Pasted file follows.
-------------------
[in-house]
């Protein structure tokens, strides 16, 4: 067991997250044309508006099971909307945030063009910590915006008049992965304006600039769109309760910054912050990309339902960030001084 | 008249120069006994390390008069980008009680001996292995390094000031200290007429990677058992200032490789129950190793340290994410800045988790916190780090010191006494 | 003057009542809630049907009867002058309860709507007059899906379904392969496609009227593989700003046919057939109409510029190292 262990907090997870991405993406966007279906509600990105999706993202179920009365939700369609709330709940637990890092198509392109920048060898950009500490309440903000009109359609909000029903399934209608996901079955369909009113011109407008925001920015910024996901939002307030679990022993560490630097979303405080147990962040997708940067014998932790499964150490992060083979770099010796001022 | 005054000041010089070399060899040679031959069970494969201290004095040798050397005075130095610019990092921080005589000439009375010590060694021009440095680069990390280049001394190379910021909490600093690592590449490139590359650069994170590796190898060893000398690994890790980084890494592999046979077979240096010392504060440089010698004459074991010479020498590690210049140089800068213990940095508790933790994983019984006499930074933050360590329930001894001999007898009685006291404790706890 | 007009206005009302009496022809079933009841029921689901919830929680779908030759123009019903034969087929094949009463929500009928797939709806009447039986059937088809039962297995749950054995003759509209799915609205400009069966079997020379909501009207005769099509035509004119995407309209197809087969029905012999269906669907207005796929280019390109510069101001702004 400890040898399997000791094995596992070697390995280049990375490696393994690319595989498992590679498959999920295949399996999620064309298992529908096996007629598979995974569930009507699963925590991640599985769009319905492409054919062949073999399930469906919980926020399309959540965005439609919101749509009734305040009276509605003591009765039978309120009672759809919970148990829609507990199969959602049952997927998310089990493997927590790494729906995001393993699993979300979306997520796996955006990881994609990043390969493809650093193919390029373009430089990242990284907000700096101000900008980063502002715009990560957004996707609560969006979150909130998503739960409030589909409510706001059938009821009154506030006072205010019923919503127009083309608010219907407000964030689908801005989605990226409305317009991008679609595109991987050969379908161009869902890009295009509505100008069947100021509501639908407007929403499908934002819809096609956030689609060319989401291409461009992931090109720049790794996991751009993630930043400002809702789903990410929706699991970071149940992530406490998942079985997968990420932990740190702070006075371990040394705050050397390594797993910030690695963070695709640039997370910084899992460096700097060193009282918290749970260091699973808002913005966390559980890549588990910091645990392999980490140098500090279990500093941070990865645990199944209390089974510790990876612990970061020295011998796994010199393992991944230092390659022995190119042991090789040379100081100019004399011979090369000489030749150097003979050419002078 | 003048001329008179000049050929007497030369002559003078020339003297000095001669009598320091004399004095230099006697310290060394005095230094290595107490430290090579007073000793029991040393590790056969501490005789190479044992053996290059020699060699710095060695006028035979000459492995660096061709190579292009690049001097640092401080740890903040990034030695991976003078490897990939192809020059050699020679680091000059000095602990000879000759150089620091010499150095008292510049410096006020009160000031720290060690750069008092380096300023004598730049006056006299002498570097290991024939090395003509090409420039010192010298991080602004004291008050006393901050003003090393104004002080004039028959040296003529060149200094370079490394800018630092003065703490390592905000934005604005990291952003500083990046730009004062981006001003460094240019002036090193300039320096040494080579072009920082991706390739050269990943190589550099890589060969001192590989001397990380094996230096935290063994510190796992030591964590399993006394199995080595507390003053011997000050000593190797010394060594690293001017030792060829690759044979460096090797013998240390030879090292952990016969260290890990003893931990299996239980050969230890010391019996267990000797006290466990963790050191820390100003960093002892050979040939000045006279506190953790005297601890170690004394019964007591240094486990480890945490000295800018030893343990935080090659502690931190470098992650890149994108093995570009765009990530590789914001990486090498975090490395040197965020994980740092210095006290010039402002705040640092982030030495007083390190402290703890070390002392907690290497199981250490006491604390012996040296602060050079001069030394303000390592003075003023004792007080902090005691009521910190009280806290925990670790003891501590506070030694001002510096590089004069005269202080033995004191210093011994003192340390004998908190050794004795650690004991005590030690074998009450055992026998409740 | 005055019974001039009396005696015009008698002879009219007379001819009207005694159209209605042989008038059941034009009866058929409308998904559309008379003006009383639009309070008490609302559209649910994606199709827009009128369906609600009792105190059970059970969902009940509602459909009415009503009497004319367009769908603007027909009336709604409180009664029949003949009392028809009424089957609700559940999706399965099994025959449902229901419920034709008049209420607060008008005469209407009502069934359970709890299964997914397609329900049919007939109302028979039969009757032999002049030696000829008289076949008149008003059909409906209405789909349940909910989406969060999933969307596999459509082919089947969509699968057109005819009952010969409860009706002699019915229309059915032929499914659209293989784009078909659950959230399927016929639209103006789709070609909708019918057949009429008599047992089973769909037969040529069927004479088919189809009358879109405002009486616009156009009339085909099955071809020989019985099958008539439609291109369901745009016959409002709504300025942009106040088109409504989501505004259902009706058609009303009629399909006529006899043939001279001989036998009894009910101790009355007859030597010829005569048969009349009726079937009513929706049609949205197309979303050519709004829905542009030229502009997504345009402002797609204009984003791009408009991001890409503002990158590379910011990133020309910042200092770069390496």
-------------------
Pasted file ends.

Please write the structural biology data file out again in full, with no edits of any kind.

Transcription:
[in-house]
């Protein structure tokens, strides 16, 4: 067991997250044309508006099971909307945030063009910590915006008049992965304006600039769109309760910054912050990309339902960030001084 | 008249120069006994390390008069980008009680001996292995390094000031200290007429990677058992200032490789129950190793340290994410800045988790916190780090010191006494 | 003057009542809630049907009867002058309860709507007059899906379904392969496609009227593989700003046919057939109409510029190292 262990907090997870991405993406966007279906509600990105999706993202179920009365939700369609709330709940637990890092198509392109920048060898950009500490309440903000009109359609909000029903399934209608996901079955369909009113011109407008925001920015910024996901939002307030679990022993560490630097979303405080147990962040997708940067014998932790499964150490992060083979770099010796001022 | 005054000041010089070399060899040679031959069970494969201290004095040798050397005075130095610019990092921080005589000439009375010590060694021009440095680069990390280049001394190379910021909490600093690592590449490139590359650069994170590796190898060893000398690994890790980084890494592999046979077979240096010392504060440089010698004459074991010479020498590690210049140089800068213990940095508790933790994983019984006499930074933050360590329930001894001999007898009685006291404790706890 | 007009206005009302009496022809079933009841029921689901919830929680779908030759123009019903034969087929094949009463929500009928797939709806009447039986059937088809039962297995749950054995003759509209799915609205400009069966079997020379909501009207005769099509035509004119995407309209197809087969029905012999269906669907207005796929280019390109510069101001702004 400890040898399997000791094995596992070697390995280049990375490696393994690319595989498992590679498959999920295949399996999620064309298992529908096996007629598979995974569930009507699963925590991640599985769009319905492409054919062949073999399930469906919980926020399309959540965005439609919101749509009734305040009276509605003591009765039978309120009672759809919970148990829609507990199969959602049952997927998310089990493997927590790494729906995001393993699993979300979306997520796996955006990881994609990043390969493809650093193919390029373009430089990242990284907000700096101000900008980063502002715009990560957004996707609560969006979150909130998503739960409030589909409510706001059938009821009154506030006072205010019923919503127009083309608010219907407000964030689908801005989605990226409305317009991008679609595109991987050969379908161009869902890009295009509505100008069947100021509501639908407007929403499908934002819809096609956030689609060319989401291409461009992931090109720049790794996991751009993630930043400002809702789903990410929706699991970071149940992530406490998942079985997968990420932990740190702070006075371990040394705050050397390594797993910030690695963070695709640039997370910084899992460096700097060193009282918290749970260091699973808002913005966390559980890549588990910091645990392999980490140098500090279990500093941070990865645990199944209390089974510790990876612990970061020295011998796994010199393992991944230092390659022995190119042991090789040379100081100019004399011979090369000489030749150097003979050419002078 | 003048001329008179000049050929007497030369002559003078020339003297000095001669009598320091004399004095230099006697310290060394005095230094290595107490430290090579007073000793029991040393590790056969501490005789190479044992053996290059020699060699710095060695006028035979000459492995660096061709190579292009690049001097640092401080740890903040990034030695991976003078490897990939192809020059050699020679680091000059000095602990000879000759150089620091010499150095008292510049410096006020009160000031720290060690750069008092380096300023004598730049006056006299002498570097290991024939090395003509090409420039010192010298991080602004004291008050006393901050003003090393104004002080004039028959040296003529060149200094370079490394800018630092003065703490390592905000934005604005990291952003500083990046730009004062981006001003460094240019002036090193300039320096040494080579072009920082991706390739050269990943190589550099890589060969001192590989001397990380094996230096935290063994510190796992030591964590399993006394199995080595507390003053011997000050000593190797010394060594690293001017030792060829690759044979460096090797013998240390030879090292952990016969260290890990003893931990299996239980050969230890010391019996267990000797006290466990963790050191820390100003960093002892050979040939000045006279506190953790005297601890170690004394019964007591240094486990480890945490000295800018030893343990935080090659502690931190470098992650890149994108093995570009765009990530590789914001990486090498975090490395040197965020994980740092210095006290010039402002705040640092982030030495007083390190402290703890070390002392907690290497199981250490006491604390012996040296602060050079001069030394303000390592003075003023004792007080902090005691009521910190009280806290925990670790003891501590506070030694001002510096590089004069005269202080033995004191210093011994003192340390004998908190050794004795650690004991005590030690074998009450055992026998409740 | 005055019974001039009396005696015009008698002879009219007379001819009207005694159209209605042989008038059941034009009866058929409308998904559309008379003006009383639009309070008490609302559209649910994606199709827009009128369906609600009792105190059970059970969902009940509602459909009415009503009497004319367009769908603007027909009336709604409180009664029949003949009392028809009424089957609700559940999706399965099994025959449902229901419920034709008049209420607060008008005469209407009502069934359970709890299964997914397609329900049919007939109302028979039969009757032999002049030696000829008289076949008149008003059909409906209405789909349940909910989406969060999933969307596999459509082919089947969509699968057109005819009952010969409860009706002699019915229309059915032929499914659209293989784009078909659950959230399927016929639209103006789709070609909708019918057949009429008599047992089973769909037969040529069927004479088919189809009358879109405002009486616009156009009339085909099955071809020989019985099958008539439609291109369901745009016959409002709504300025942009106040088109409504989501505004259902009706058609009303009629399909006529006899043939001279001989036998009894009910101790009355007859030597010829005569048969009349009726079937009513929706049609949205197309979303050519709004829905542009030229502009997504345009402002797609204009984003791009408009991001890409503002990158590379910011990133020309910042200092770069390496």